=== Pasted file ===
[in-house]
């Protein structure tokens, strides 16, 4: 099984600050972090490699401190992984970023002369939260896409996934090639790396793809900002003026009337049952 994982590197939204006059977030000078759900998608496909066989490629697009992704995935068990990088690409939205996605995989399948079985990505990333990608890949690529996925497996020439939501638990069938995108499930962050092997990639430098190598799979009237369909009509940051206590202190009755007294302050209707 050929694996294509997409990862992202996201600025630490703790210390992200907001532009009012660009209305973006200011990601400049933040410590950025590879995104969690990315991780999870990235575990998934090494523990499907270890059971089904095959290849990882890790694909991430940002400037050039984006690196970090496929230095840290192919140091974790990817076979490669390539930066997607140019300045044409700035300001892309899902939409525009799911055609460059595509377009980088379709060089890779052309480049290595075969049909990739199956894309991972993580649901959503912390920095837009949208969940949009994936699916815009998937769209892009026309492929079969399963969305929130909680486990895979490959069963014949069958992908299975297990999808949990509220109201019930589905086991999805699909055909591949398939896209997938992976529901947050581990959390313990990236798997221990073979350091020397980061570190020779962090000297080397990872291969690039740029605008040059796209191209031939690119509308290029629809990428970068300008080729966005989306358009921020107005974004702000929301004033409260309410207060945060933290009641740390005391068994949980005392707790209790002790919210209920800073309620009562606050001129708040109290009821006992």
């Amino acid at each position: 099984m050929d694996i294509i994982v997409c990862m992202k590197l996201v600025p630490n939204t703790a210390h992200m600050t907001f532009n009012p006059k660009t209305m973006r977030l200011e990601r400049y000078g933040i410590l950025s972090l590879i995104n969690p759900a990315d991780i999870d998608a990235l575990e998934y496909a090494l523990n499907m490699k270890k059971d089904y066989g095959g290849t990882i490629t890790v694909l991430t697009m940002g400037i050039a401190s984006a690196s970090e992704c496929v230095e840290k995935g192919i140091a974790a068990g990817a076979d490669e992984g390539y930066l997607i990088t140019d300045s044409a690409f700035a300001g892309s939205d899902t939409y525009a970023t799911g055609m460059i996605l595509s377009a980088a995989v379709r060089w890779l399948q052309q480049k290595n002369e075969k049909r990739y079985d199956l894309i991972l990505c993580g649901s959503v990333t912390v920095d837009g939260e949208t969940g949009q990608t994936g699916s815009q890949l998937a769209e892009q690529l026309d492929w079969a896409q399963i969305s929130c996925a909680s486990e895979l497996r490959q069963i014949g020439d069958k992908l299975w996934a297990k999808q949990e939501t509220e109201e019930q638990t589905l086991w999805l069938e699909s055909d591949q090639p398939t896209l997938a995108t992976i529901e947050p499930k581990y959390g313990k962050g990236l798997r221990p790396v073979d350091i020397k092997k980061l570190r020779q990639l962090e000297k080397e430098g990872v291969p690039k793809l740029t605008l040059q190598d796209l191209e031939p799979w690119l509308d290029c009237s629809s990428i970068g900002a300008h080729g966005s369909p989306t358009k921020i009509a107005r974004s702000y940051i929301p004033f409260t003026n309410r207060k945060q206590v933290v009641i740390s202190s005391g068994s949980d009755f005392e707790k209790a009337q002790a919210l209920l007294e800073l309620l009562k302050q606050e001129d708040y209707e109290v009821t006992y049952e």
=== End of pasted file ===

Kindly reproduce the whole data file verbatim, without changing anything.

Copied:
[in-house]
């Protein structure tokens, strides 16, 4: 099984600050972090490699401190992984970023002369939260896409996934090639790396793809900002003026009337049952 994982590197939204006059977030000078759900998608496909066989490629697009992704995935068990990088690409939205996605995989399948079985990505990333990608890949690529996925497996020439939501638990069938995108499930962050092997990639430098190598799979009237369909009509940051206590202190009755007294302050209707 050929694996294509997409990862992202996201600025630490703790210390992200907001532009009012660009209305973006200011990601400049933040410590950025590879995104969690990315991780999870990235575990998934090494523990499907270890059971089904095959290849990882890790694909991430940002400037050039984006690196970090496929230095840290192919140091974790990817076979490669390539930066997607140019300045044409700035300001892309899902939409525009799911055609460059595509377009980088379709060089890779052309480049290595075969049909990739199956894309991972993580649901959503912390920095837009949208969940949009994936699916815009998937769209892009026309492929079969399963969305929130909680486990895979490959069963014949069958992908299975297990999808949990509220109201019930589905086991999805699909055909591949398939896209997938992976529901947050581990959390313990990236798997221990073979350091020397980061570190020779962090000297080397990872291969690039740029605008040059796209191209031939690119509308290029629809990428970068300008080729966005989306358009921020107005974004702000929301004033409260309410207060945060933290009641740390005391068994949980005392707790209790002790919210209920800073309620009562606050001129708040109290009821006992």
């Amino acid at each position: 099984m050929d694996i294509i994982v997409c990862m992202k590197l996201v600025p630490n939204t703790a210390h992200m600050t907001f532009n009012p006059k660009t209305m973006r977030l200011e990601r400049y000078g933040i410590l950025s972090l590879i995104n969690p759900a990315d991780i999870d998608a990235l575990e998934y496909a090494l523990n499907m490699k270890k059971d089904y066989g095959g290849t990882i490629t890790v694909l991430t697009m940002g400037i050039a401190s984006a690196s970090e992704c496929v230095e840290k995935g192919i140091a974790a068990g990817a076979d490669e992984g390539y930066l997607i990088t140019d300045s044409a690409f700035a300001g892309s939205d899902t939409y525009a970023t799911g055609m460059i996605l595509s377009a980088a995989v379709r060089w890779l399948q052309q480049k290595n002369e075969k049909r990739y079985d199956l894309i991972l990505c993580g649901s959503v990333t912390v920095d837009g939260e949208t969940g949009q990608t994936g699916s815009q890949l998937a769209e892009q690529l026309d492929w079969a896409q399963i969305s929130c996925a909680s486990e895979l497996r490959q069963i014949g020439d069958k992908l299975w996934a297990k999808q949990e939501t509220e109201e019930q638990t589905l086991w999805l069938e699909s055909d591949q090639p398939t896209l997938a995108t992976i529901e947050p499930k581990y959390g313990k962050g990236l798997r221990p790396v073979d350091i020397k092997k980061l570190r020779q990639l962090e000297k080397e430098g990872v291969p690039k793809l740029t605008l040059q190598d796209l191209e031939p799979w690119l509308d290029c009237s629809s990428i970068g900002a300008h080729g966005s369909p989306t358009k921020i009509a107005r974004s702000y940051i929301p004033f409260t003026n309410r207060k945060q206590v933290v009641i740390s202190s005391g068994s949980d009755f005392e707790k209790a009337q002790a919210l209920l007294e800073l309620l009562k302050q606050e001129d708040y209707e109290v009821t006992y049952e």